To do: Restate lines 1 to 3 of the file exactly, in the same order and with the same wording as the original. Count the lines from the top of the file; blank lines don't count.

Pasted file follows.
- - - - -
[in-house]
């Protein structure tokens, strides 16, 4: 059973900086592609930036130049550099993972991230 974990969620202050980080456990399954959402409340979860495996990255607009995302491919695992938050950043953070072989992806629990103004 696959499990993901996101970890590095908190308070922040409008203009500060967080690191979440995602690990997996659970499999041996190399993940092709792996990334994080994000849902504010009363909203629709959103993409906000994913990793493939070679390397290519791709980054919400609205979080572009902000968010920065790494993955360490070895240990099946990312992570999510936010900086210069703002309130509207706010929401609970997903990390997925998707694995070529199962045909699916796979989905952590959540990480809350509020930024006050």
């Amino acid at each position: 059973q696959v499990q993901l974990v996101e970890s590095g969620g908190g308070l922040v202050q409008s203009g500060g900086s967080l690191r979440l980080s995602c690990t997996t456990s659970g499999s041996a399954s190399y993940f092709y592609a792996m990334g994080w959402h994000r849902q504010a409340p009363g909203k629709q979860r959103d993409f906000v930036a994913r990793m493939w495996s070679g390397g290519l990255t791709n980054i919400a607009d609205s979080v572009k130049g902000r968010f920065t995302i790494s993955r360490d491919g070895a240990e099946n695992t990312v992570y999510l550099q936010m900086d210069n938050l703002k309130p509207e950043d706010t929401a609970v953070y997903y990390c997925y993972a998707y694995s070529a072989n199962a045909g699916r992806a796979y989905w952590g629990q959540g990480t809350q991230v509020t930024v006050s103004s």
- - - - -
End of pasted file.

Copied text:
[in-house]
């Protein structure tokens, strides 16, 4: 059973900086592609930036130049550099993972991230 974990969620202050980080456990399954959402409340979860495996990255607009995302491919695992938050950043953070072989992806629990103004 696959499990993901996101970890590095908190308070922040409008203009500060967080690191979440995602690990997996659970499999041996190399993940092709792996990334994080994000849902504010009363909203629709959103993409906000994913990793493939070679390397290519791709980054919400609205979080572009902000968010920065790494993955360490070895240990099946990312992570999510936010900086210069703002309130509207706010929401609970997903990390997925998707694995070529199962045909699916796979989905952590959540990480809350509020930024006050």
């Amino acid at each position: 059973q696959v499990q993901l974990v996101e970890s590095g969620g908190g308070l922040v202050q409008s203009g500060g900086s967080l690191r979440l980080s995602c690990t997996t456990s659970g499999s041996a399954s190399y993940f092709y592609a792996m990334g994080w959402h994000r849902q504010a409340p009363g909203k629709q979860r959103d993409f906000v930036a994913r990793m493939w495996s070679g390397g290519l990255t791709n980054i919400a607009d609205s979080v572009k130049g902000r968010f920065t995302i790494s993955r360490d491919g070895a240990e099946n695992t990312v992570y999510l550099q936010m900086d210069n938050l703002k309130p509207e950043d706010t929401a609970v953070y997903y990390c997925y993972a998707y694995s070529a072989n199962a045909g699916r992806a796979y989905w952590g629990q959540g990480t809350q991230v509020t930024v006050s103004s």